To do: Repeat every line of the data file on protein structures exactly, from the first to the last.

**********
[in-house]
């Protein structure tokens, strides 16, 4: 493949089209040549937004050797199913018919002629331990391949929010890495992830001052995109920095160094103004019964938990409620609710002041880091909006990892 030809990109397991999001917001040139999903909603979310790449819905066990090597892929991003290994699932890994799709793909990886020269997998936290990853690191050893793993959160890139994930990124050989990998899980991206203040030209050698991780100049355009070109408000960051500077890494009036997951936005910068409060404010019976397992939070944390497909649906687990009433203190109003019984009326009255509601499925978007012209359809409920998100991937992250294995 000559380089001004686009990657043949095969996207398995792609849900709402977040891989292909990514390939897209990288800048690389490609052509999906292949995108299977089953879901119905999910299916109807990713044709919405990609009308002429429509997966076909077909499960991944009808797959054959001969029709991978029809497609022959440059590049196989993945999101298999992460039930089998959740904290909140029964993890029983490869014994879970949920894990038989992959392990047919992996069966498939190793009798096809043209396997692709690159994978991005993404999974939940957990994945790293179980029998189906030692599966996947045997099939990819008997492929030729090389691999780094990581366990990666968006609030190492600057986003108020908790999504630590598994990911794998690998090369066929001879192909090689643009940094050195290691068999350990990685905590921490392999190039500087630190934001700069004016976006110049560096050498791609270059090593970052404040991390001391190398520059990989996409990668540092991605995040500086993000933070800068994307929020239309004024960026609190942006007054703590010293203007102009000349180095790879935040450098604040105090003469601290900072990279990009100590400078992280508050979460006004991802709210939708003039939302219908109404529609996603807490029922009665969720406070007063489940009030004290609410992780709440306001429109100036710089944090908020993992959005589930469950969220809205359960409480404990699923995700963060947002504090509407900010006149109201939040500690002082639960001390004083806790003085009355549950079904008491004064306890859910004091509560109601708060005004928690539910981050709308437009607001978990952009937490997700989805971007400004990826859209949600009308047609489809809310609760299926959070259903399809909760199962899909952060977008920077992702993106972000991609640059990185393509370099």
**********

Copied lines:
[in-house]
């Protein structure tokens, strides 16, 4: 493949089209040549937004050797199913018919002629331990391949929010890495992830001052995109920095160094103004019964938990409620609710002041880091909006990892 030809990109397991999001917001040139999903909603979310790449819905066990090597892929991003290994699932890994799709793909990886020269997998936290990853690191050893793993959160890139994930990124050989990998899980991206203040030209050698991780100049355009070109408000960051500077890494009036997951936005910068409060404010019976397992939070944390497909649906687990009433203190109003019984009326009255509601499925978007012209359809409920998100991937992250294995 000559380089001004686009990657043949095969996207398995792609849900709402977040891989292909990514390939897209990288800048690389490609052509999906292949995108299977089953879901119905999910299916109807990713044709919405990609009308002429429509997966076909077909499960991944009808797959054959001969029709991978029809497609022959440059590049196989993945999101298999992460039930089998959740904290909140029964993890029983490869014994879970949920894990038989992959392990047919992996069966498939190793009798096809043209396997692709690159994978991005993404999974939940957990994945790293179980029998189906030692599966996947045997099939990819008997492929030729090389691999780094990581366990990666968006609030190492600057986003108020908790999504630590598994990911794998690998090369066929001879192909090689643009940094050195290691068999350990990685905590921490392999190039500087630190934001700069004016976006110049560096050498791609270059090593970052404040991390001391190398520059990989996409990668540092991605995040500086993000933070800068994307929020239309004024960026609190942006007054703590010293203007102009000349180095790879935040450098604040105090003469601290900072990279990009100590400078992280508050979460006004991802709210939708003039939302219908109404529609996603807490029922009665969720406070007063489940009030004290609410992780709440306001429109100036710089944090908020993992959005589930469950969220809205359960409480404990699923995700963060947002504090509407900010006149109201939040500690002082639960001390004083806790003085009355549950079904008491004064306890859910004091509560109601708060005004928690539910981050709308437009607001978990952009937490997700989805971007400004990826859209949600009308047609489809809310609760299926959070259903399809909760199962899909952060977008920077992702993106972000991609640059990185393509370099």